How Breast Cancer Affects Your Fertility
by Karine Chung, MD, MSCE
At the time of their diagnosis, many women with breast cancer have not yet started or completed their families. Though the potential for infertility can be a great source of stress, it can get lost in the whirlwind of emotions as a young woman faces her diagnosis.
How does breast cancer therapy affect fertility?
Though the diagnosis of breast cancer itself does not affect a woman’s fertility, certain treatments for breast cancer do. Two common components of breast cancer treatment, chemotherapy and tamoxifen, are very effective in decreasing recurrences and improving survival. However, these treatments may also negatively affect a woman’s ability to conceive.
Chemotherapy, particularly alkylating agents, can quickly and dramatically reduce a woman’s supply of eggs. Since all women are born with a limited quantity of eggs, which naturally declines over time until menopause (when the egg supply is essentially depleted), a reduction due to chemotherapy can result in immediate or eventual premature menopause in many women. Even in women who resume regular menstrual periods after treatment, there may be a shortened window of time to achieve pregnancy. If the remaining pool of eggs is already below a critical threshold after cancer therapy, pregnancy using one’s own eggs may no longer be possible regardless of whether menstrual cycles are occurring.
In vitro fertilization (IVF) and freezing embryos is the most proven method of fertility preservation.
In contrast, tamoxifen is not known to directly damage the ovaries or affect the egg supply. However, because the duration of treatment is typically five years, many women will experience age-related infertility upon the completion of tamoxifen.
Women generally experience an accelerated decline in fertility around age 37. Within a matter of years, a critical threshold is reached at which the number and the quality of eggs are too low to result in a successful pregnancy. For women who start tamoxifen after age 35, there is a substantial risk of age-related infertility by the time the five-year course is completed.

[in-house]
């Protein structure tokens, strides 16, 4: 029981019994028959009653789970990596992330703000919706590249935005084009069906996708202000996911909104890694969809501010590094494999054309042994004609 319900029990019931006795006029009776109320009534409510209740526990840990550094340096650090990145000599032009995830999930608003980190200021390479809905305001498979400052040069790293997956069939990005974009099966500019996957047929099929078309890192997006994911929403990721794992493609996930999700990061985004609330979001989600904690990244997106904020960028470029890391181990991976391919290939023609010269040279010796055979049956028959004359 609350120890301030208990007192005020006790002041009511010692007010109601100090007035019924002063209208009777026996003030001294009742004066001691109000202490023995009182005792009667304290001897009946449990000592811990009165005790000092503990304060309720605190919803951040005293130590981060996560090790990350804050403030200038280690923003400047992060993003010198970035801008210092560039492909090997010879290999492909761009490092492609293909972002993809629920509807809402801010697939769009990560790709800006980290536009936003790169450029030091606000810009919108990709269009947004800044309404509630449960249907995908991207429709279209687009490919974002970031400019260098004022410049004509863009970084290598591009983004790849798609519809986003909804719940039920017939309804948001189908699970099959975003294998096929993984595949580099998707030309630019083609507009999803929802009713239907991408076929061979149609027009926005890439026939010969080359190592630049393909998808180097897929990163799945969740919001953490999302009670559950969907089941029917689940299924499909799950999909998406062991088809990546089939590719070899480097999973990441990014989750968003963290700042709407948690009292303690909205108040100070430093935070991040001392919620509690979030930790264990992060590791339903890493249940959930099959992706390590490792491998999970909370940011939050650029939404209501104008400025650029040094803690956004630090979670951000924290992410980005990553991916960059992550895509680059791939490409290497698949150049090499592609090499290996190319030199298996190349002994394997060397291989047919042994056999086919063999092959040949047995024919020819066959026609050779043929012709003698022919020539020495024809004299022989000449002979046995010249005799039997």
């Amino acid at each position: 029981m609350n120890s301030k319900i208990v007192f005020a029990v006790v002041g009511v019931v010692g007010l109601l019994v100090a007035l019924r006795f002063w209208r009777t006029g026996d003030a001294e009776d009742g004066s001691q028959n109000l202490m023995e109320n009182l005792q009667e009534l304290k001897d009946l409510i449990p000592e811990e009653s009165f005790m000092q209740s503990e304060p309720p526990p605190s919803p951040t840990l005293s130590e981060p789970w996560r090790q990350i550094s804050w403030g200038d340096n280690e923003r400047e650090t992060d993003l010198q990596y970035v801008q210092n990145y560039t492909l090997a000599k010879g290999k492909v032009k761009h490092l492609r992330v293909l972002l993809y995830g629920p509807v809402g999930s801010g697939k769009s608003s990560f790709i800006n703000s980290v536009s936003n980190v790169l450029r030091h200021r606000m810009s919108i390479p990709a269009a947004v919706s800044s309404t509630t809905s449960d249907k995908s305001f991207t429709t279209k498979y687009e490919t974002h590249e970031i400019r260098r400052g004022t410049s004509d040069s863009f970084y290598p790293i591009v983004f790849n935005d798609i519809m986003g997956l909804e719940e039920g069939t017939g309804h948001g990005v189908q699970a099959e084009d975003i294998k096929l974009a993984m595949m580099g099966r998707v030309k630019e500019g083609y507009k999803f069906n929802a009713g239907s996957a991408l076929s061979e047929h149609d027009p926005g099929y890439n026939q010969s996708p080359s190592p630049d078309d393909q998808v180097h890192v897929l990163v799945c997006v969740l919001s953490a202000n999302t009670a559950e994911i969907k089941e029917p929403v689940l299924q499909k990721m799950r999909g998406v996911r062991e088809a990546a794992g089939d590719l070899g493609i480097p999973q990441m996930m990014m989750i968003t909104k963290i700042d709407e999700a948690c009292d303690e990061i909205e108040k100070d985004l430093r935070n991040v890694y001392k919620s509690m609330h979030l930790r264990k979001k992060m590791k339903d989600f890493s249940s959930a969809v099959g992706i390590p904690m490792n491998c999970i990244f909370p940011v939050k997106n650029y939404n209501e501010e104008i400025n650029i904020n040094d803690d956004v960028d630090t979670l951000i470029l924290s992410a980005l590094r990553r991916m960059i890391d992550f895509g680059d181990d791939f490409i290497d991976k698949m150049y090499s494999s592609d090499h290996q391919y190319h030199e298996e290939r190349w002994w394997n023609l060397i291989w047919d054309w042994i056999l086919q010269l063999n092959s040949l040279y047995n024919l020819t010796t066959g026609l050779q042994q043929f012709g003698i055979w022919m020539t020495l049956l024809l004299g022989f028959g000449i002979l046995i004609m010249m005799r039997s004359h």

Because it is difficult to predict whether a woman will be fertile after cancer treatment, for women who would like to have children in the future, it is a good idea to consider fertility preservation options before starting cancer treatment.
What are the options for fertility preservation before treatment?
In vitro fertilization (IVF) and freezing embryos is the most proven method of fertility preservation, and is the ideal option for women who are married, have a male partner, or are interested in using donor sperm. Women who are single and are not interested in using donor sperm can consider freezing eggs.
Whether freezing eggs or embryos, the process starts with the beginning of a menstrual period and takes about two weeks to complete. Therefore, these methods are most suitable for women who can safely delay cancer treatment for two to six weeks. For women who need to start their chemotherapy immediately, ovarian tissue can be removed surgically and frozen for future use.
How do I know whether I am fertile after cancer treatment?
Many women will resume regular menstrual periods after treatment. However, this does not necessarily mean that they are fertile. The most reliable way to assess fertility after cancer therapy is by measuring hormone levels in the blood. An ultrasound of the ovaries can also be useful to approximate fertility potential. These tests are best performed and interpreted by a reproductive endocrinologist.
What options do I have if I am not fertile after cancer treatment?
For women who are having trouble conceiving or who have diminished fertility after cancer treatment, standard methods of infertility treatment, such as in vitro fertilization, can often help. For women who are menopausal after cancer treatment, donor eggs can be used.
What options do I have if pregnancy is not deemed safe after cancer treatment?
So far, research does not suggest that pregnancy after breast cancer triggers recurrence or decreases survival. However, because of the known association between breast cancer and hormones like estrogen, which are elevated throughout pregnancy, some breast cancer survivors may be advised to avoid becoming pregnant. For these women, gestational surrogacy is an option. Embryos from the survivor are placed into the uterus of another woman who then carries the pregnancy to term in this treatment process. Adoption is also an option.
If you are considering having children after cancer, be sure to speak with your oncologist about your fertility questions before beginning treatment. Because the impact of cancer treatment on a woman’s fertility varies from individual to individual, it is important to understand your specific risks.
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Dr. Karine Chung is an assistant professor of Obstetrics and Gynecology in the division of Reproductive Endocrinology and Infertility at the University of Southern California Keck School of Medicine in Los Angeles, CA, and director of the Fertility Preservation Program at USC.
This article was originally published in Coping® with Cancer magazine, May/June 2011.